The observed changes in the orientation of tourism demand in the last three decades have brought to the birth of new ways of interpreting the tourism phenomenon. Among these we highlight Relational Tourism, a phenomenon that can be perceived as human-scale tourism, clearly based on territorial, cultural and environmental constraints that include travel formats such as rural tourism, cultural tourism, farm tourism, environmental tourism, outdoor activity tourism and many new ways, which have shown an important quantitative growth of Relational Tourism demand in Europe and internationally in the last decades, offering an alternative and increasingly more appreciated tourism to the traditional depersonalized and mass consumer oriented one.In view of these potentials, the peculiar characteristics which have led to the rise and triumph of the relational forms of tourism, could simultaneously lead to its decline and failure. Being a human-scale tourism, travel services depend heavily on both the benefits offered, usually from small size companies or SMEs, and also on the interaction with the context. Occurring in a particular territorial context and depending on the local culture and customs, Relational Tourism needs also shared infrastructure and equipment (communications, transport, health, safety, energy, water, etc..), land, public services and local suppliers, which imply a high demand for efficiency and quality. In this research, we perform a thematic overview of the previous topics. We begin from the characterization of Relational Tourism and its position within the Theory of Tourism. We then describe the changes and mutations of the orientation of tourist demand and its impact in view of Relational Tourism, later to go into the business and territorial challenges that Relational Tourism faces to reach maturity, taking into account the holistic view of current tourist areas and the difficulty of companies to meet some requirements.The overview concludes with a reflection on the measures and mechanisms to respond to these challenges. In order to address these problems, the possible solution is to emphasize the relational dynamics among regional tourist operators, administrations and public institutions and local people, who play primary roles in Relational Tourism. It must respond to fragmentation with relatedness and cooperation, promoting a dynamic clustering of cooperation among the tourist SPWP, following the logic of shared destiny.Nonetheless, it is essential that Public Authorities promote regional frameworks of cooperation between public and private land agents and are heavily involved in the improvement and efficiency of regional infrastructure and equipment.At present, we can observe a certain euphoria about tourism in international media, many areas and territories in developing countries and their surrounding neighbors turn their attention to tourist phenomena, looking at the apparent ease of Relational Tourism response to growing socioeconomic demands. But Tourism now more than ever appears to be a complex phenomenon (and Relational Tourism is no exception) that seems to require a holistic view and complex mechanisms to be understood. Hence the need to focus on a topic of obvious actuality starting from a clear statement: Tourism should be a solution and not an added problem.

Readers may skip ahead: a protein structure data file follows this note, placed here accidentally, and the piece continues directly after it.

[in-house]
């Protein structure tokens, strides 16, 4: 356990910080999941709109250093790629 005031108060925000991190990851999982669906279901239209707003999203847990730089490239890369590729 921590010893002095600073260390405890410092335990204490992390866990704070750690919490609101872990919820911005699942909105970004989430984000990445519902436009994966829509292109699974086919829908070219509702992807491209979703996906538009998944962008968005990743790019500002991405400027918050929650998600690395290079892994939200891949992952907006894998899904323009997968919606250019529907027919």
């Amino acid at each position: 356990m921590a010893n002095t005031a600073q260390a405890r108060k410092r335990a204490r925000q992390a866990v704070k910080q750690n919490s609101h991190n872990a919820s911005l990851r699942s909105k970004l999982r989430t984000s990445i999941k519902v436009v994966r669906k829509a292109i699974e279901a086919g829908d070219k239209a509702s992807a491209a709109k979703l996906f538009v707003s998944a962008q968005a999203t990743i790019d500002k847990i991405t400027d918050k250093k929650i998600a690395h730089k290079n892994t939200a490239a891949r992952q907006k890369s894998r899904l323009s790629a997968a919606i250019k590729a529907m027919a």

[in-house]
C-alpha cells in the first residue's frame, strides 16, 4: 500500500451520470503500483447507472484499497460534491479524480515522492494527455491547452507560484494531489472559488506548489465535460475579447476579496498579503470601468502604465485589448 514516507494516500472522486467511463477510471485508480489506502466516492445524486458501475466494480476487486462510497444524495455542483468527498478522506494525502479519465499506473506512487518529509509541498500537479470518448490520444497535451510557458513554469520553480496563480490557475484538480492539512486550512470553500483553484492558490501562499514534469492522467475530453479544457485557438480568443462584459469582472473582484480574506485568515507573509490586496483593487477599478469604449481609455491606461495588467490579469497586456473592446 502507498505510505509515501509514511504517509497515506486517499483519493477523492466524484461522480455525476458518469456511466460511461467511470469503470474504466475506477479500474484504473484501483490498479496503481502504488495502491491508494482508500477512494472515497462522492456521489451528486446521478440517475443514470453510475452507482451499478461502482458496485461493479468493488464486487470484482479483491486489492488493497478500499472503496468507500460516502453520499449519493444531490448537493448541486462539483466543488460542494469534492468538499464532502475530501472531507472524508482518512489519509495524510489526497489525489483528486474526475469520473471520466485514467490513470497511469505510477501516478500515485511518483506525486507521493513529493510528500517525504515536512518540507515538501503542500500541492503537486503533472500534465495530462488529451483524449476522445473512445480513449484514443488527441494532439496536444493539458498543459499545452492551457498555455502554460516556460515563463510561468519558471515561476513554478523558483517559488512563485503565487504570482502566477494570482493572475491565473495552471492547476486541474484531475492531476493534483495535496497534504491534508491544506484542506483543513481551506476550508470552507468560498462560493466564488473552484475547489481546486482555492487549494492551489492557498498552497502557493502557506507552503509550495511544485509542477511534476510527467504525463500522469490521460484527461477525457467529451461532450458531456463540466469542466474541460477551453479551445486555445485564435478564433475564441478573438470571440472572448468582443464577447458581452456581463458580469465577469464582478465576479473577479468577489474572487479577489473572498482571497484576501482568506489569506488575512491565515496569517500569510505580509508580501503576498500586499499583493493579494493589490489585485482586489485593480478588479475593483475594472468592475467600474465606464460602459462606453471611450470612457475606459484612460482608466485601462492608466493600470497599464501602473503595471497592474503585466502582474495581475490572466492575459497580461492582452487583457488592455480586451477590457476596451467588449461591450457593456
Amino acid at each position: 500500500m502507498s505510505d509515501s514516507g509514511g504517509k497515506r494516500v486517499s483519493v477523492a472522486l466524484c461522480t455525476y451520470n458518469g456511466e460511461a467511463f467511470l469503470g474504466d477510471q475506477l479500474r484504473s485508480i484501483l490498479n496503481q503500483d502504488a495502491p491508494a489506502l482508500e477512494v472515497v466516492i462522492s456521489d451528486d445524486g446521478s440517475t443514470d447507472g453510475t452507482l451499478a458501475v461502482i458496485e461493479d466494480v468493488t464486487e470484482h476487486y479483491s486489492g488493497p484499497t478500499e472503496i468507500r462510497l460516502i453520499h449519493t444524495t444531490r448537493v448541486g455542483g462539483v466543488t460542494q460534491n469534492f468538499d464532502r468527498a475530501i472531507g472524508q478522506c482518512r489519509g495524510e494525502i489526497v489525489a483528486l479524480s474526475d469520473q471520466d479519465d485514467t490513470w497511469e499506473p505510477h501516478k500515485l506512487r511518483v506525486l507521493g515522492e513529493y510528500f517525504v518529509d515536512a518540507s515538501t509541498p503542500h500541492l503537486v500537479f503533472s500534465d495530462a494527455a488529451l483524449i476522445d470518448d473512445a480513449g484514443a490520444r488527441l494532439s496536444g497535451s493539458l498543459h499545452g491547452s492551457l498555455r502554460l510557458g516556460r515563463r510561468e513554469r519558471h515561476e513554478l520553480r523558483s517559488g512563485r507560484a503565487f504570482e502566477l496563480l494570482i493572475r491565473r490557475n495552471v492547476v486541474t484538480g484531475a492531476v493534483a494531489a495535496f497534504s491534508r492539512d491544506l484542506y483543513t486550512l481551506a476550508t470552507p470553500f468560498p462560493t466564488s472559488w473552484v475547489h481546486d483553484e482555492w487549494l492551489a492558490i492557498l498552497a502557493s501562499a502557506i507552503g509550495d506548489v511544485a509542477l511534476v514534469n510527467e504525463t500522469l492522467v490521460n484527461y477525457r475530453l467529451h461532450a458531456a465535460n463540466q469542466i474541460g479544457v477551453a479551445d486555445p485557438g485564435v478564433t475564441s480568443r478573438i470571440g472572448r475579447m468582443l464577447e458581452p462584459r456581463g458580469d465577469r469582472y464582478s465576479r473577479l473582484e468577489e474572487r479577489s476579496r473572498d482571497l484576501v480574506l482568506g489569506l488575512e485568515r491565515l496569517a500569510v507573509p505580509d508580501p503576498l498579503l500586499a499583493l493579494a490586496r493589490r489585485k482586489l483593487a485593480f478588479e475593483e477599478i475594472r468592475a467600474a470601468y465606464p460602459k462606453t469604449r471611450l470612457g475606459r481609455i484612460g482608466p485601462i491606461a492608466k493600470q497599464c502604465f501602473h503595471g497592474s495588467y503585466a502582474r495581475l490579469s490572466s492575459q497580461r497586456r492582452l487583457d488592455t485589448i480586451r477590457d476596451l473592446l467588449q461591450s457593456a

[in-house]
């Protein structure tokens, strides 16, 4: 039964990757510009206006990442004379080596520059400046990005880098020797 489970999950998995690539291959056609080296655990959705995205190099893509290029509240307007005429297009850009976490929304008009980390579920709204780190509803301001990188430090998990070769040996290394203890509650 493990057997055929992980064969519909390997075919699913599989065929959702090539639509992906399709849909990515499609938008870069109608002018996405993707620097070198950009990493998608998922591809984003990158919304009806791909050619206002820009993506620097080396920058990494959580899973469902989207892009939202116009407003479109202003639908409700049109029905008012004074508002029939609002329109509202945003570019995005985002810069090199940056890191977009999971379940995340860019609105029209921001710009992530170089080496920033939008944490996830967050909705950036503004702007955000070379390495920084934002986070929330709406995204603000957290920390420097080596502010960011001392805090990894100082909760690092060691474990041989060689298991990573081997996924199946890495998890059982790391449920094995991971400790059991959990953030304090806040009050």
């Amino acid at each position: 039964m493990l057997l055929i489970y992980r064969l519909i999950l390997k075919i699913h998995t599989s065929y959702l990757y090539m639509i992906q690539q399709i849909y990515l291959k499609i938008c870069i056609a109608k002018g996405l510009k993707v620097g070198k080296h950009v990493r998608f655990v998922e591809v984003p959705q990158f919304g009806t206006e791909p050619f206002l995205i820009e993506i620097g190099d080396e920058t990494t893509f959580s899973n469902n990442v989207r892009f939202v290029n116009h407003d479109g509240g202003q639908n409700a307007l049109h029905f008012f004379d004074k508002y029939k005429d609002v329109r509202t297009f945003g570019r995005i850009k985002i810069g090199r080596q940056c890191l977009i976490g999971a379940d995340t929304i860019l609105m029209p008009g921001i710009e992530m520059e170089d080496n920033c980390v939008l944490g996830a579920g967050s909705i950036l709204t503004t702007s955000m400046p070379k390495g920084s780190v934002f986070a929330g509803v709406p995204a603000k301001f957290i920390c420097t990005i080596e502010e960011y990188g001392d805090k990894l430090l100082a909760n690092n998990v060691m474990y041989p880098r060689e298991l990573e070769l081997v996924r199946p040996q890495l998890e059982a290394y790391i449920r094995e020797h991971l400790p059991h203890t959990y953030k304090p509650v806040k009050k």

|Number of pages||2|
|Publication status||Published - 2017|